There is a new standard in the world of work: a young generation of professionals who value flexibility and technology. Giving birth to the odd-job economy and a new face of self-employment, these professionals are also changing the way employers work, including the way they pay these workers.
In the latest analysis of PYMNTS, Payroll advances: the new norm in the gig economy, a collaboration with Mastercard, research reveals some of the most dramatic impacts the gig economy has had on payrolls.
The ability to access salary advances can be essential for gig workers who often live paycheck to paycheck. According to PYMNTS research, nearly 44% of gig workers in the United States have received full or partial prepayment for their services – and are also willing to pay a fee for that prepayment.
Last year, employers made $ 236 billion in advances to their employees, the report found, with the market expecting the number to continue to rise.
It’s possible that this trend will spill over into the traditional workforce as well, as more FinTechs introduce ways for full-time and part-time employees to receive a portion of their paychecks before the day. payroll. According to PYMNTS analysis, $ 245.1 billion in wages could be paid in advance to unskilled workers – if that option were more readily available.
Driving the possible end of the two-week payroll cycle, these solutions support the financial well-being and strong cash flow of employees, while promoting talent retention for employers.
Employers are getting started
FinTech solutions are emerging to promote this trend.
Walmart signed an agreement with Even in 2017 to provide real-time access to salaries for retailer employees, while last year payroll company ADP announcement DailyPay, a new solution allowing its merchant customers to access the salaries earned daily via the ADP Marketplace, two initiatives demonstrating the interest of companies in offering such an incentive to their staff.
And earlier this year, Visa and PayActiv partnered on a solution that allows employers to access earned wages in real time, noting in their announcement of the collaboration that “the demand for instant access to earned wages has grown. now extended to batch pay “.
“This is not a loan,” said Cecilia Frew, senior vice president of Visa Direct and responsible for North America, in a later article. interview with Karen Webster. “It is money owed to the worker that he chooses whether he wants to access it early or not.”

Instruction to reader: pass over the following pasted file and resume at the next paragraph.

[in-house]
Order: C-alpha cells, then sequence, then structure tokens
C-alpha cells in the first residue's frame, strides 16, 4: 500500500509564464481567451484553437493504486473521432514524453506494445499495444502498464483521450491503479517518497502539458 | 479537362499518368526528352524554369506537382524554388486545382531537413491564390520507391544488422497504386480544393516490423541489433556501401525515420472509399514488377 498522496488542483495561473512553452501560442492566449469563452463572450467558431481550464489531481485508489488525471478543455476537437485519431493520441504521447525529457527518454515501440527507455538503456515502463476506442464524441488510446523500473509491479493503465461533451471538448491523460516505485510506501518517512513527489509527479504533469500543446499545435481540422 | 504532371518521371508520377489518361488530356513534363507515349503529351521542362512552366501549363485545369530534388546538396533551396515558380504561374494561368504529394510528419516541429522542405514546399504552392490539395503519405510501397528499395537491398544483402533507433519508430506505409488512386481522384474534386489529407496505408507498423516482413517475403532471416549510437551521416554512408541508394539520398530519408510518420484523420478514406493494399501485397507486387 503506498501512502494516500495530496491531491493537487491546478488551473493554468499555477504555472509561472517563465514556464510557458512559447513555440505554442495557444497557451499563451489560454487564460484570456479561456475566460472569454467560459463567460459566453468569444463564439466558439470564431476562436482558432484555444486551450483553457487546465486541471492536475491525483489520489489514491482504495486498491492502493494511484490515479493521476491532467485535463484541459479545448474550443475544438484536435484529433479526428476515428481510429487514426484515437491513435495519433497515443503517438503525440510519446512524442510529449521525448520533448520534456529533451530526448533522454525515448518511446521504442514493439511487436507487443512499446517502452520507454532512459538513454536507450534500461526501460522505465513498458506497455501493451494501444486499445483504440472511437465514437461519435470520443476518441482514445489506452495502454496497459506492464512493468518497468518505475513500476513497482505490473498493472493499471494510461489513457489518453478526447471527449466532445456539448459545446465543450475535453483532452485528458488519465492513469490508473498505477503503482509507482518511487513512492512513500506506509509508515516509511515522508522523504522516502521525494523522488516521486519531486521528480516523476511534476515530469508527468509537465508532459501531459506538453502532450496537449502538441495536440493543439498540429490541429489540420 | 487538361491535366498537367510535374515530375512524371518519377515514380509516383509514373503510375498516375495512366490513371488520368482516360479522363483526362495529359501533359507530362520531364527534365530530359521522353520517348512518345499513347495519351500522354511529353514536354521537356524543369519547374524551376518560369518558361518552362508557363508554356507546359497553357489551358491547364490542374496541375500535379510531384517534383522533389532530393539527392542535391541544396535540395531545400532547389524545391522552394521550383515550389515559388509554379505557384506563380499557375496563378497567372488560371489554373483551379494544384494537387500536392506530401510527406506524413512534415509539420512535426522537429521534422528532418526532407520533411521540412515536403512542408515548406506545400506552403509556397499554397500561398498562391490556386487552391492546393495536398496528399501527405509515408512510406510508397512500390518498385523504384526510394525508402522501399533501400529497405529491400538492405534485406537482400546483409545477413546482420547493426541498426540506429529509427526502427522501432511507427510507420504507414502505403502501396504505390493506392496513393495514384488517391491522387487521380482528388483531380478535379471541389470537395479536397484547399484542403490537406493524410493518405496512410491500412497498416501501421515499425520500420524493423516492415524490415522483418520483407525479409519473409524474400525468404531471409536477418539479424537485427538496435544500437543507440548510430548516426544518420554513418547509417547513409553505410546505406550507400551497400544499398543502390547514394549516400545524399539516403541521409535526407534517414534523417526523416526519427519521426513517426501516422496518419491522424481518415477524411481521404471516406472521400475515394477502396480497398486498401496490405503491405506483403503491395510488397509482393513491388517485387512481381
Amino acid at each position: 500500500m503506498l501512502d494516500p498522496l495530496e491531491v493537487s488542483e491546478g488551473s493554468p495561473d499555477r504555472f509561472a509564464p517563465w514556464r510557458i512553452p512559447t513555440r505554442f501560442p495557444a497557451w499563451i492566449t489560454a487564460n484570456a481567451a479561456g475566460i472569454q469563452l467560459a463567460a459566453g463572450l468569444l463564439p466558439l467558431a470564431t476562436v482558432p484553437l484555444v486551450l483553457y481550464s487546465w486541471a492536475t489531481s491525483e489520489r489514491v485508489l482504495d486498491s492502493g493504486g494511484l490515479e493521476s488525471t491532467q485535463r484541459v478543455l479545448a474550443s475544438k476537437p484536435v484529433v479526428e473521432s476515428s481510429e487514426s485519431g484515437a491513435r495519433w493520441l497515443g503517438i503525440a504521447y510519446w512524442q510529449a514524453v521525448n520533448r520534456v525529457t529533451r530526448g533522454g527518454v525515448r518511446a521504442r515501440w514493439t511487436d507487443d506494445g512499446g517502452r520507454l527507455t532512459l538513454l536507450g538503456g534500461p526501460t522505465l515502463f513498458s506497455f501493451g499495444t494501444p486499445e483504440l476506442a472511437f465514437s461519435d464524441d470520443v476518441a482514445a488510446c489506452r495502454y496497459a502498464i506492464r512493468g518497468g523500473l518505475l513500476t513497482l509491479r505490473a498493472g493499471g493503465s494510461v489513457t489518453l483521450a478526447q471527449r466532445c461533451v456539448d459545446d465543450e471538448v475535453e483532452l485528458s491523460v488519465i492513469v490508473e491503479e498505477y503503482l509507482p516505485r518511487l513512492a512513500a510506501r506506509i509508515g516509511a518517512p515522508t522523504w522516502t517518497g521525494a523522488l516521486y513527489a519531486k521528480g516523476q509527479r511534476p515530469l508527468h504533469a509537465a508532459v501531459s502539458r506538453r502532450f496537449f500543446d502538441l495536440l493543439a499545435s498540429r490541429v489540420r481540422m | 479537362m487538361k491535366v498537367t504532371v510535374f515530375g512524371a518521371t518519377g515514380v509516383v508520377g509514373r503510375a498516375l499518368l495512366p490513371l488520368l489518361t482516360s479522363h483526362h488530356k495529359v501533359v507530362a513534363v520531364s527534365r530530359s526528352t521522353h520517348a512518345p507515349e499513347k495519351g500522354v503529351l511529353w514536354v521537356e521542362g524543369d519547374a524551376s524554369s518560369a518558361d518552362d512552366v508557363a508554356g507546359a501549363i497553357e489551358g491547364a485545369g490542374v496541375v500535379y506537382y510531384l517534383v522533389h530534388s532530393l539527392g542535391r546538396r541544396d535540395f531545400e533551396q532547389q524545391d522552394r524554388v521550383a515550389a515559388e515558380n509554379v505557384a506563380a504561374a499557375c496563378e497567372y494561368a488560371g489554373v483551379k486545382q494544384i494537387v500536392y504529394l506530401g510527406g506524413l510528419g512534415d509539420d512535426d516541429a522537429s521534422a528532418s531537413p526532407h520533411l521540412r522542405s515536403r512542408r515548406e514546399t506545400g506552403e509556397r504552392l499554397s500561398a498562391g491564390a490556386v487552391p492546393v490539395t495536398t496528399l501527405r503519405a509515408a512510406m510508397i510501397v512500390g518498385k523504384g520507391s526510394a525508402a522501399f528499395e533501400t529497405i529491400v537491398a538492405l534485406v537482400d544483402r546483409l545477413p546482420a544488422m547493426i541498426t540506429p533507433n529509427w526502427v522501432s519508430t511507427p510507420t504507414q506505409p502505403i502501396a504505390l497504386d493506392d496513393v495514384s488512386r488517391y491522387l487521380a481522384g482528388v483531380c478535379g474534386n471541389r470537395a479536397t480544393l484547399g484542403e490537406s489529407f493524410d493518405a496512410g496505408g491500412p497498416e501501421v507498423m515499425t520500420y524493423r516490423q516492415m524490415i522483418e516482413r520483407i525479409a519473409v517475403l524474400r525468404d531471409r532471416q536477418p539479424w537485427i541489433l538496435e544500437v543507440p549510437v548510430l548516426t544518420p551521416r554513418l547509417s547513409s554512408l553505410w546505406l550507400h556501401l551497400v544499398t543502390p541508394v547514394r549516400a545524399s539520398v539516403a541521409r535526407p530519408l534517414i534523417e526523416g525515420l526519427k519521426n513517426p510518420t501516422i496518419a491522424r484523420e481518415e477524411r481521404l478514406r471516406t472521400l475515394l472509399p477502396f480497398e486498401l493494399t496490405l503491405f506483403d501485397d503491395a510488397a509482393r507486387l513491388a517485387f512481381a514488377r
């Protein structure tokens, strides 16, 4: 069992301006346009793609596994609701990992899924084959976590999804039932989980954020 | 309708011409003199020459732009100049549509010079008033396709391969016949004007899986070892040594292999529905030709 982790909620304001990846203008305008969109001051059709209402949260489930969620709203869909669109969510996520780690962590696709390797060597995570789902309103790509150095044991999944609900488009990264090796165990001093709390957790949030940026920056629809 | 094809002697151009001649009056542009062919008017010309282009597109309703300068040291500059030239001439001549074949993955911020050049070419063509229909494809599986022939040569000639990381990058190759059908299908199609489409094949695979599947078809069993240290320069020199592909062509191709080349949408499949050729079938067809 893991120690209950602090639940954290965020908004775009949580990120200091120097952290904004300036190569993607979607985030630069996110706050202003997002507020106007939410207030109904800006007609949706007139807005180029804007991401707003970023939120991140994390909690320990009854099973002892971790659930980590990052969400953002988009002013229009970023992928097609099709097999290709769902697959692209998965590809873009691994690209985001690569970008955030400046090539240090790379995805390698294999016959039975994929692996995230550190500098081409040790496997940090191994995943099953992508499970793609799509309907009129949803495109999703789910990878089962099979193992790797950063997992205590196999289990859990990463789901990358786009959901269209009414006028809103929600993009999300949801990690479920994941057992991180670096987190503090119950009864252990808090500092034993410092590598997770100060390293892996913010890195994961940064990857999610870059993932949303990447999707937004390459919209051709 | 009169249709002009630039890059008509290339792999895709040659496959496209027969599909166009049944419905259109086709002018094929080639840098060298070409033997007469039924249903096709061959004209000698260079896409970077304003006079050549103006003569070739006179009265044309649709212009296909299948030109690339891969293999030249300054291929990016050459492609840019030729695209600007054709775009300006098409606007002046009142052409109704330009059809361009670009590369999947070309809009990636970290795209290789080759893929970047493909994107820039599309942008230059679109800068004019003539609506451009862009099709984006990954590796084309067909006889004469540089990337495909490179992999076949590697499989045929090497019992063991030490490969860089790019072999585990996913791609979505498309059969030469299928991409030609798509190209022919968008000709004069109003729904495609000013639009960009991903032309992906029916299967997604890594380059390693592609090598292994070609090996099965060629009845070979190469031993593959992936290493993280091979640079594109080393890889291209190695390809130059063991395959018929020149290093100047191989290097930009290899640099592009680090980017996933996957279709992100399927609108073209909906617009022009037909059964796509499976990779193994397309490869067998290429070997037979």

This is a critical distinction given the growing controversy over predators payday loans.
As FinTechs and payment technology companies explore ways to use technology to connect employees to their on-demand paycheck – often with the goal of helping workers avoid the sometimes damaging trap of payday lending – these solutions can also help employers avoid equally dangerous risks.
A recent report in the Associated press warned of the dangers of employees providing loans to their employees in order to promote cash strength and loyalty among their staff.
“Many small business owners lend money to employees who run out of money before payday or have unforeseen expenses or crises,” the publication writes. “The risk that the bosses face is not being reimbursed.”
According to reports, current labor laws make it very difficult for employers to recover the funds they have loaned to employees.
The AP reported business owner Matthew Ross, co-owner of the Slumber Yard mattress review site, who agreed to give an employee a $ 15,000 loan to buy a new car, and another loan. of $ 10,000 for a down payment on a condo. Both agreements were interest-free, with employee borrowers making their payments from their future paychecks.
“It’s a big financial risk for my business partner and I, but we believe that keeping our people is one of the best things we can do for the overall health of the business,” Ross told the publication.
Still, reports stressed the importance of developing written agreements with employees to ensure everyone understands what scenarios may make them eligible for such a loan, as well as repayment plans.
Insperity consultant Rick Gibbs told the AP that tapping into other financial resources can help employers promote the financial well-being and satisfaction of their staff without taking the risks themselves.
As FinTech solutions explore how to connect gig workers and other professionals to parts of their paychecks before payday, the industry will certainly continue to explore new methods to provide employees with affordable and affordable financing. fair who uses future paychecks in their repayment plans – both to help employees avoid the threat of predatory payday loans and to help employers avoid the risk of default.